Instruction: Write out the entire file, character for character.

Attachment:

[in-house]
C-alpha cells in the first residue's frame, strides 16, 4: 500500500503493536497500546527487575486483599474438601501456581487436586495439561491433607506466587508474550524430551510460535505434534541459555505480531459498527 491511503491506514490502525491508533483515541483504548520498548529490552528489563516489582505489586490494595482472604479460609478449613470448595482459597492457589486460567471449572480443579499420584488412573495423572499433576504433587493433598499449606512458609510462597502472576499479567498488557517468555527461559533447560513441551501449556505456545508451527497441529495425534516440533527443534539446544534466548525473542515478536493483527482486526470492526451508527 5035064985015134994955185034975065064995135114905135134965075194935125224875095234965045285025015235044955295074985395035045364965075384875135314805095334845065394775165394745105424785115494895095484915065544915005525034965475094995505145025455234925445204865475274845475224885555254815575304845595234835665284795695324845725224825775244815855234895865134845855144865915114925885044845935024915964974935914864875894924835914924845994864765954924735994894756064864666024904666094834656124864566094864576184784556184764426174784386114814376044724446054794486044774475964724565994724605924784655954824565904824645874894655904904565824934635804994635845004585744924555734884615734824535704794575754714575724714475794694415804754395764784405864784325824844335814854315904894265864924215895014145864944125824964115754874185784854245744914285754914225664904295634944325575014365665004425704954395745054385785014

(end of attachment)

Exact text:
[in-house]
C-alpha cells in the first residue's frame, strides 16, 4: 500500500503493536497500546527487575486483599474438601501456581487436586495439561491433607506466587508474550524430551510460535505434534541459555505480531459498527 491511503491506514490502525491508533483515541483504548520498548529490552528489563516489582505489586490494595482472604479460609478449613470448595482459597492457589486460567471449572480443579499420584488412573495423572499433576504433587493433598499449606512458609510462597502472576499479567498488557517468555527461559533447560513441551501449556505456545508451527497441529495425534516440533527443534539446544534466548525473542515478536493483527482486526470492526451508527 5035064985015134994955185034975065064995135114905135134965075194935125224875095234965045285025015235044955295074985395035045364965075384875135314805095334845065394775165394745105424785115494895095484915065544915005525034965475094995505145025455234925445204865475274845475224885555254815575304845595234835665284795695324845725224825775244815855234895865134845855144865915114925885044845935024915964974935914864875894924835914924845994864765954924735994894756064864666024904666094834656124864566094864576184784556184764426174784386114814376044724446054794486044774475964724565994724605924784655954824565904824645874894655904904565824934635804994635845004585744924555734884615734824535704794575754714575724714475794694415804754395764784405864784325824844335814854315904894265864924215895014145864944125824964115754874185784854245744914285754914225664904295634944325575014365665004425704954395745054385785014